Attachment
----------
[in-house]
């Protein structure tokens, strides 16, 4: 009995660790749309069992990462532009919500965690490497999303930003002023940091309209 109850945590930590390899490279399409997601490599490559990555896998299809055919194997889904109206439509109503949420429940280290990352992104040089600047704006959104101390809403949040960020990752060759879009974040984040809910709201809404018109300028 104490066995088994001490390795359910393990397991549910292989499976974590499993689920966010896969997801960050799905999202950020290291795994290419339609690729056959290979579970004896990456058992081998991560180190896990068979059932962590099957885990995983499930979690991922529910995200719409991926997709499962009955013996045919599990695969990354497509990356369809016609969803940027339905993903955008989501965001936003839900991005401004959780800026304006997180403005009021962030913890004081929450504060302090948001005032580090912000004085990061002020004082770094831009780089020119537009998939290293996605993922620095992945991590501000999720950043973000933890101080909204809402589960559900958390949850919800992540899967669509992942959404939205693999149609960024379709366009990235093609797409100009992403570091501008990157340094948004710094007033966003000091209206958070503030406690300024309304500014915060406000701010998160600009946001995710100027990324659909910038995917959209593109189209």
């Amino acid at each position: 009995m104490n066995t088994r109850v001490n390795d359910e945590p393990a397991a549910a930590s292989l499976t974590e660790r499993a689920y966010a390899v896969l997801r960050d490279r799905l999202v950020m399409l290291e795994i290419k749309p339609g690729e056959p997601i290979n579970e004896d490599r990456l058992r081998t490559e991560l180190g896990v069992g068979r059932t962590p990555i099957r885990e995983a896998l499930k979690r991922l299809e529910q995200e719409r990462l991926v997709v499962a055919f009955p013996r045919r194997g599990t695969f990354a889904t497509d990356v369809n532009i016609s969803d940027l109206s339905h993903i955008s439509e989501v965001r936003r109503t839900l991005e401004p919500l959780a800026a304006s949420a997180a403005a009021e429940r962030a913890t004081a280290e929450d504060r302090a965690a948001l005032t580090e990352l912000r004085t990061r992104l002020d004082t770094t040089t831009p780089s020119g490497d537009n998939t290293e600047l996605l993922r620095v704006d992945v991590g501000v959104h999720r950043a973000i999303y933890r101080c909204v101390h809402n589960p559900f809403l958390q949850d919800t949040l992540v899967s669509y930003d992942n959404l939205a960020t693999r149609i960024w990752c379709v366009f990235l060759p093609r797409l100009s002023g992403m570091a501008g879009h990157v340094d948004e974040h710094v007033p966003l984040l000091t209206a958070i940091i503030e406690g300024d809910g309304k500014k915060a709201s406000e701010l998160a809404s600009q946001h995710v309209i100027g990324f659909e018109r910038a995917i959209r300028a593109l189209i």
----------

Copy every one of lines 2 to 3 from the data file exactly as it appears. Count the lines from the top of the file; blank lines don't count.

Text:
């Protein structure tokens, strides 16, 4: 009995660790749309069992990462532009919500965690490497999303930003002023940091309209 109850945590930590390899490279399409997601490599490559990555896998299809055919194997889904109206439509109503949420429940280290990352992104040089600047704006959104101390809403949040960020990752060759879009974040984040809910709201809404018109300028 104490066995088994001490390795359910393990397991549910292989499976974590499993689920966010896969997801960050799905999202950020290291795994290419339609690729056959290979579970004896990456058992081998991560180190896990068979059932962590099957885990995983499930979690991922529910995200719409991926997709499962009955013996045919599990695969990354497509990356369809016609969803940027339905993903955008989501965001936003839900991005401004959780800026304006997180403005009021962030913890004081929450504060302090948001005032580090912000004085990061002020004082770094831009780089020119537009998939290293996605993922620095992945991590501000999720950043973000933890101080909204809402589960559900958390949850919800992540899967669509992942959404939205693999149609960024379709366009990235093609797409100009992403570091501008990157340094948004710094007033966003000091209206958070503030406690300024309304500014915060406000701010998160600009946001995710100027990324659909910038995917959209593109189209």
């Amino acid at each position: 009995m104490n066995t088994r109850v001490n390795d359910e945590p393990a397991a549910a930590s292989l499976t974590e660790r499993a689920y966010a390899v896969l997801r960050d490279r799905l999202v950020m399409l290291e795994i290419k749309p339609g690729e056959p997601i290979n579970e004896d490599r990456l058992r081998t490559e991560l180190g896990v069992g068979r059932t962590p990555i099957r885990e995983a896998l499930k979690r991922l299809e529910q995200e719409r990462l991926v997709v499962a055919f009955p013996r045919r194997g599990t695969f990354a889904t497509d990356v369809n532009i016609s969803d940027l109206s339905h993903i955008s439509e989501v965001r936003r109503t839900l991005e401004p919500l959780a800026a304006s949420a997180a403005a009021e429940r962030a913890t004081a280290e929450d504060r302090a965690a948001l005032t580090e990352l912000r004085t990061r992104l002020d004082t770094t040089t831009p780089s020119g490497d537009n998939t290293e600047l996605l993922r620095v704006d992945v991590g501000v959104h999720r950043a973000i999303y933890r101080c909204v101390h809402n589960p559900f809403l958390q949850d919800t949040l992540v899967s669509y930003d992942n959404l939205a960020t693999r149609i960024w990752c379709v366009f990235l060759p093609r797409l100009s002023g992403m570091a501008g879009h990157v340094d948004e974040h710094v007033p966003l984040l000091t209206a958070i940091i503030e406690g300024d809910g309304k500014k915060a709201s406000e701010l998160a809404s600009q946001h995710v309209i100027g990324f659909e018109r910038a995917i959209r300028a593109l189209i």